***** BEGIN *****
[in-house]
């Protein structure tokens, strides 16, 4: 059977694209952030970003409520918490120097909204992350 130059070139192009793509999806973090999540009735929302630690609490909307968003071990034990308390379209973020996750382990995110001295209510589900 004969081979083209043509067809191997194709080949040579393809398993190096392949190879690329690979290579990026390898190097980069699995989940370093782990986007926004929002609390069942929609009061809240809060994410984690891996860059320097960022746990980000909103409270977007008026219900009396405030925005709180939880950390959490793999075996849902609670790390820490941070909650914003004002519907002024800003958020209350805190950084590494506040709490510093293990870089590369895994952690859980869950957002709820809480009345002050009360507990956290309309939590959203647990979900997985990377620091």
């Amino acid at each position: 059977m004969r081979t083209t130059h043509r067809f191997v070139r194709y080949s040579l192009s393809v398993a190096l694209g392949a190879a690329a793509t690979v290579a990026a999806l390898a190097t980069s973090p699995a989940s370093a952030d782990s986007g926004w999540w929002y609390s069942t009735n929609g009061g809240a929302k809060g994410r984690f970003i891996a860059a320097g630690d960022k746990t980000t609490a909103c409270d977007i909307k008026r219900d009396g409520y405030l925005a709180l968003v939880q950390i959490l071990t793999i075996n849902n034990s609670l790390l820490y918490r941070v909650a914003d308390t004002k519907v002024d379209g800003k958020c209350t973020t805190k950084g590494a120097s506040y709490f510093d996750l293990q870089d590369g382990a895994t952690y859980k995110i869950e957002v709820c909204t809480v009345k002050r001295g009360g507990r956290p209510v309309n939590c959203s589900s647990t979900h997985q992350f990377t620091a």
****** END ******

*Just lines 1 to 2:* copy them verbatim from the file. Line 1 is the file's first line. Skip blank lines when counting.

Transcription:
[in-house]
């Protein structure tokens, strides 16, 4: 059977694209952030970003409520918490120097909204992350 130059070139192009793509999806973090999540009735929302630690609490909307968003071990034990308390379209973020996750382990995110001295209510589900 004969081979083209043509067809191997194709080949040579393809398993190096392949190879690329690979290579990026390898190097980069699995989940370093782990986007926004929002609390069942929609009061809240809060994410984690891996860059320097960022746990980000909103409270977007008026219900009396405030925005709180939880950390959490793999075996849902609670790390820490941070909650914003004002519907002024800003958020209350805190950084590494506040709490510093293990870089590369895994952690859980869950957002709820809480009345002050009360507990956290309309939590959203647990979900997985990377620091």